Being an entrepreneur is all about risk management and the biggest gamble is on your money. Either you lose it all or make high profits. Often the owner or entrepreneur as we call them invests a substantial upfront amount to establish the business on firm grounds and it is very easy to blur the lines between company expenses and personal expenditure. An entrepreneur needs to have a command on the different disciplines and facets on business and its development and strive to safeguard his finances to keep matters simple and profitable in the long run. Manage your personal finances and learn to save and plan from your college days, often the time when the business idea is born.
- Open up a separate bank account for your company needs
One of the most straight-forward and simple ways of keeping your personal and company finances separate is to maintain separate accounts. This way neither of the cash will get mixed up and create confusion as to what is to be spent where. Tax reductions will also apply on both accounts this way and you can evaluate your net income and cash outflows in a more convenient manner this way. All your income should be deposited here separately and bills too paid from the company account.
- Set boundaries and limits
Set a minimum salary for yourself which you will give to yourself every month and record it as an expense in your business account. This will help you quantitatively keep track of how much you are spending on your personal needs. Have a good accounting system in place to help you with that. You can always take advice and guidance from those who are already into the world of business and have survived gallantly. Pre-plan the proportion of your personal savings that you intend to re-invest in your business and also keep track of any personal drawings that you make from your company account. Evaluate your business needs and market value time and again and invest wisely, only so much that it generates a decent ROI.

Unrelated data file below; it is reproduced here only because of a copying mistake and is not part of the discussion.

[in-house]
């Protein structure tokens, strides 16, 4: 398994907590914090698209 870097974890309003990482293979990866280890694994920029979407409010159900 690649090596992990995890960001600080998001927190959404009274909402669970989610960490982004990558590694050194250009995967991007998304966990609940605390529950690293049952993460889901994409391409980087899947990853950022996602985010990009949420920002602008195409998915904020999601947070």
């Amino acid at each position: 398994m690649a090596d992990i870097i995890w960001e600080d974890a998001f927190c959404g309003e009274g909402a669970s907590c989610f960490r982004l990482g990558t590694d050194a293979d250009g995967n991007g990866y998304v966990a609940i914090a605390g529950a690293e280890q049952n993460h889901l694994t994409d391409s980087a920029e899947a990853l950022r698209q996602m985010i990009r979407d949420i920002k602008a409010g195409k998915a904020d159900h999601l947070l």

Although it may be at your discretion to use the funds generated as you wish it is important that you understand that all business profits cannot be treated as your personal income and you do not want to create a highly risky environment for yourself by misusing business funds. Self-control and management is the key to success here.
- Build your business credit
Having a good credibility and market value is a great way to keep your personal and business finances separate. More importantly, in the eyes of the legal system, it is very important to draw a clear line between your personal finances and your company funds so that your personal assets are safe from seizure in times of an emergency. Building your credit score as a reputable firm will not only boost your lending power but keep you distinguished in front of the court system and the IRS. Having a separate business account helps your business to establish a profitable image that it able to pay all its liabilities with their current account balance.
- Avoid any controversies by making it official.
A prudent and sure fire way to protecting your personal liability is to declare a separate legal entity for your organization in the form of an S Corp or limited liability company (LLC). Plan out the ideal business model that will work for your business and assess all the factors at play such as the number of staff that you are going to recruit and your financial plan for instance. Figure out with them which option is most feasible for you. By establishing a business entity you will be securing your personal finances by giving them liability protection which can protect your personal financial position in case of any emergency or business upheavals.
Today’s business are at an advantage as they are surrounded by a technologically advanced environment that makes expense tracking not a very cumbersome task and allows you to manage them categorically. Even if you have started your business on sole proprietorship and you are liable to no one, you are accountable to yourself. You are going to sabotage your own interest if you do not keep your expenses separate in the form of tax penalties and legal impacts.
Author of this guest blog is Barney Whistance.